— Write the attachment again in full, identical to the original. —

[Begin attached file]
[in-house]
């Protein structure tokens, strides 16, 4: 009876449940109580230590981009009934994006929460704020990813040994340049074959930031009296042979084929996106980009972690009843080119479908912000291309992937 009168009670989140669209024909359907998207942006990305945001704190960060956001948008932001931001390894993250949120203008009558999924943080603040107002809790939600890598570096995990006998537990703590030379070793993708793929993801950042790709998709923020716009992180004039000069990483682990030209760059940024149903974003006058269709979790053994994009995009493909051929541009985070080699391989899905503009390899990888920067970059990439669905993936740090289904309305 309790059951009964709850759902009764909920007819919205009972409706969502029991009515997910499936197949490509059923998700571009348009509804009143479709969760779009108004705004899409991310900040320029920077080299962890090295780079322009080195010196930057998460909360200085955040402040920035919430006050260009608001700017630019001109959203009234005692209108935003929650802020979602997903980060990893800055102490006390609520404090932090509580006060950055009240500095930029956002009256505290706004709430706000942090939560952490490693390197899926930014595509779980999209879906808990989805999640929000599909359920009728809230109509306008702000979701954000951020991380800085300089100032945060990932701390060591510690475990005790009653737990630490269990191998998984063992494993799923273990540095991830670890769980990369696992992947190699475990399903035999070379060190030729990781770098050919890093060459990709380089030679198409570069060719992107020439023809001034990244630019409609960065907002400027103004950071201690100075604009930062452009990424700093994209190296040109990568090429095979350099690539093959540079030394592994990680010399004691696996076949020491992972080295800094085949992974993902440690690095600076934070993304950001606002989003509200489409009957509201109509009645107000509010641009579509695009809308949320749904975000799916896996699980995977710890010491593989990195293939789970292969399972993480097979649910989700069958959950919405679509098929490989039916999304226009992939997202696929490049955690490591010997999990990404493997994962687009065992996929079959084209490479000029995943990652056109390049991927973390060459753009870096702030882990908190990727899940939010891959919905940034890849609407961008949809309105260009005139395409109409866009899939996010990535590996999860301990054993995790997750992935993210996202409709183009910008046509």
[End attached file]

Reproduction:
[in-house]
């Protein structure tokens, strides 16, 4: 009876449940109580230590981009009934994006929460704020990813040994340049074959930031009296042979084929996106980009972690009843080119479908912000291309992937 009168009670989140669209024909359907998207942006990305945001704190960060956001948008932001931001390894993250949120203008009558999924943080603040107002809790939600890598570096995990006998537990703590030379070793993708793929993801950042790709998709923020716009992180004039000069990483682990030209760059940024149903974003006058269709979790053994994009995009493909051929541009985070080699391989899905503009390899990888920067970059990439669905993936740090289904309305 309790059951009964709850759902009764909920007819919205009972409706969502029991009515997910499936197949490509059923998700571009348009509804009143479709969760779009108004705004899409991310900040320029920077080299962890090295780079322009080195010196930057998460909360200085955040402040920035919430006050260009608001700017630019001109959203009234005692209108935003929650802020979602997903980060990893800055102490006390609520404090932090509580006060950055009240500095930029956002009256505290706004709430706000942090939560952490490693390197899926930014595509779980999209879906808990989805999640929000599909359920009728809230109509306008702000979701954000951020991380800085300089100032945060990932701390060591510690475990005790009653737990630490269990191998998984063992494993799923273990540095991830670890769980990369696992992947190699475990399903035999070379060190030729990781770098050919890093060459990709380089030679198409570069060719992107020439023809001034990244630019409609960065907002400027103004950071201690100075604009930062452009990424700093994209190296040109990568090429095979350099690539093959540079030394592994990680010399004691696996076949020491992972080295800094085949992974993902440690690095600076934070993304950001606002989003509200489409009957509201109509009645107000509010641009579509695009809308949320749904975000799916896996699980995977710890010491593989990195293939789970292969399972993480097979649910989700069958959950919405679509098929490989039916999304226009992939997202696929490049955690490591010997999990990404493997994962687009065992996929079959084209490479000029995943990652056109390049991927973390060459753009870096702030882990908190990727899940939010891959919905940034890849609407961008949809309105260009005139395409109409866009899939996010990535590996999860301990054993995790997750992935993210996202409709183009910008046509």